Going Solo and Running a Small Estate Planning Practice – Part I
This week’s topic is “Going Solo and Running a Small Estate Planning Practice – Part I”. These materials are based, in part, on materials I prepared for a 2012 seminar hosted by the Maine State Bar Association entitled “Essentials For Solo and Small Firms Practitioners”.
Before You Go Solo
1. Be Prepared
It took me 10 years after graduating from law school to go solo. Those 10 years of preparation were worth it. You have to be able to practice efficiently and with precision at some point in some area to be successful as a solo, even if you hold yourself out as a general practitioner. Time is money and if you haven’t run your own business you will soon find out that there is never enough of either of them! If you are planning on going solo, take it slow and be prepared.
2.Practice with Precision
Practicing with precision means: 1) you know what you are doing; 2) you know the area of law involved; 3) you have the necessary resources available if you have questions; 4) you have the skills to implement what you know, even if in theory, safely (for both you and the client); and 5) you have the communication skills to relate what you are doing and why to your client in an effective manner that they can comprehend.
Probably the best way to practice with precision is to limit the scope of your practice and to try to develop an ideal clientele (overtime) within that practice. Even if you are going to have a general estate planning practice it is important to consider what cases you want and make money on and which cases you should not take because they either represent too much liability or too much time without enough income to compensate you for the time/liability. Both the large and very small client typically involves some aspect of this risk. Try to come up with a description of ideal clientele and define the outer boundaries of your serviceable clientele. With each client take on, ask yourself where they “fit” on your client/matter paradigm. Your clientele is like a garden. Tend to what you want to grow and it will grow. Your clientele may change over time, due to your increased skill, increases in malpractice coverage or simply due to changes in the law.
Practicing efficiently means with respect to your practice: 1) you can do the required work in a reasonable amount of time; 2) you can be paid a reasonable amount given the nature of the matter under all the facts and circumstances; 3) you have the needed forms, or some means of getting them in a timely and cost-effective manner, which are tailored to your client, and which you understand; and 4) you have a process in place to control and document the client relationship from beginning to end which is consistent with your ethical duties and is cost-effective in terms of time and expense to implement consistently.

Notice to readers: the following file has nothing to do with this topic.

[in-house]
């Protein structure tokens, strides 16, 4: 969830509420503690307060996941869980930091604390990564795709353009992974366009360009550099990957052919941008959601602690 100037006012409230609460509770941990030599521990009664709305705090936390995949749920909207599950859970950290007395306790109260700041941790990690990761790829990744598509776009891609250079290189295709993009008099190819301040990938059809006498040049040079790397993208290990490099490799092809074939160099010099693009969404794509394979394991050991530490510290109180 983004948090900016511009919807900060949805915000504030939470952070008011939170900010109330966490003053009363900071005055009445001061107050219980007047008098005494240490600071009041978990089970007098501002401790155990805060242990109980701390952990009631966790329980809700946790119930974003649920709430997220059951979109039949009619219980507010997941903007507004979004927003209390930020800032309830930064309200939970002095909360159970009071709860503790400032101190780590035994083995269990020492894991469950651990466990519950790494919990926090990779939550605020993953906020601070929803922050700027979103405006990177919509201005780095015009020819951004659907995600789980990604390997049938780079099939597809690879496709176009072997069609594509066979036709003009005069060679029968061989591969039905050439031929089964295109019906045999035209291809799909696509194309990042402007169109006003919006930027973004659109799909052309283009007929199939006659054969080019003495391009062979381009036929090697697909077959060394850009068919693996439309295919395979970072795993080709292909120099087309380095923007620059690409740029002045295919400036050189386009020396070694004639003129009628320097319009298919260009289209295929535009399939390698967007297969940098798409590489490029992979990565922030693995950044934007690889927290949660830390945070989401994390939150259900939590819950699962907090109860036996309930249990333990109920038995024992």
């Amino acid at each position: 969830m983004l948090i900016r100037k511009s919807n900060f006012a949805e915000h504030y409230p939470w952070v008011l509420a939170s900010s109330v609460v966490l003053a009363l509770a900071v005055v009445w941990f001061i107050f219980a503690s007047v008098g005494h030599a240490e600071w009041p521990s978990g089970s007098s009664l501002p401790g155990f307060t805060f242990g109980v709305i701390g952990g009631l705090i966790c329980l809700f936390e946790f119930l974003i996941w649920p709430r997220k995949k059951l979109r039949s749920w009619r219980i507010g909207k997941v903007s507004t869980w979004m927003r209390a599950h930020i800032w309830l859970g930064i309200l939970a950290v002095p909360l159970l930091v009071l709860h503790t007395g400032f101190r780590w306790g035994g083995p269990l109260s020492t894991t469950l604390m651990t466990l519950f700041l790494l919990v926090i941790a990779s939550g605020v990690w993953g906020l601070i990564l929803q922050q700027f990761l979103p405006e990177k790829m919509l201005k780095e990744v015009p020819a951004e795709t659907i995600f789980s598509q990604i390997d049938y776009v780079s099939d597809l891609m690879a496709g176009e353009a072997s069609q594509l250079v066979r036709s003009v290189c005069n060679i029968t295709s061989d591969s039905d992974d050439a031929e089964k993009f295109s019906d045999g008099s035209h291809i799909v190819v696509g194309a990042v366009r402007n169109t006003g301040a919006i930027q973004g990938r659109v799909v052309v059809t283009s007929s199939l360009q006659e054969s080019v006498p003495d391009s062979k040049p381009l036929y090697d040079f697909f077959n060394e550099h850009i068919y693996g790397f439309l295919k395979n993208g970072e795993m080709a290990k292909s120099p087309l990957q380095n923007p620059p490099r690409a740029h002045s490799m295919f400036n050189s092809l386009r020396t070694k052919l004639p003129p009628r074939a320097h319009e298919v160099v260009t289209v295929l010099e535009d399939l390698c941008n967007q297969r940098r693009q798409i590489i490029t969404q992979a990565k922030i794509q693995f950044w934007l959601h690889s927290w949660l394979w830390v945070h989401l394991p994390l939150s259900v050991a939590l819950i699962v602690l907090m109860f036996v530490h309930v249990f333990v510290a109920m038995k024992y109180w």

Every lawyer or small firm will develop this implementation aspect of their practice differently. There is no single one or best way to implement an efficient practice and I am always striving for ways to cost effectively, and practically, make my practice run smoother and safer – for both me and the client. For what it is worth, here is how I currently try to practice “efficiently”:
- Limited Practice Scope: I avoid cases that involve work I don’t routinely do or that require forms or access to resources I don’t have. This also keeps me safe and well within the bounds of my malpractice policy.
- Scanning and Printing: I scan everything as it comes into my office and mark it as scanned. I save it to the client folder. No – I don’t have a paperless office but nor am I ruled by paper.
- Dragon Dictation: I use Dragon Dictation as much as possible to decrease the amount of time I spend typing, which reduces exhaustion and strain on my body. I often switch between typing and using Dragon and haven’t committed to using it exclusively – though sometimes I wish I would. I also use it to read documents back to me, such as deed descriptions, to help in proofreading. Since I don’t have staff, this aspect of Dragon can be very helpful. Dragon also allows you to save custom commands, including e-mail addresses, passwords, template e-mail responses, etc., you regularly use. Anything that you find you regularly type could be made into a custom Dragon command.
- PDF to Word Converter: I regularly use a PDF to Word converter (I use OmniPage by Nuance) to convert text from scanned files into Word files I can quickly use or modify. It is a great time saver and helps avoid errors that might otherwise result if the text if typed manually (especially if I was doing the typing!). This is great for deed work, for quickly outlining a client’s former estate plan or capturing template information for future HotDocs coding.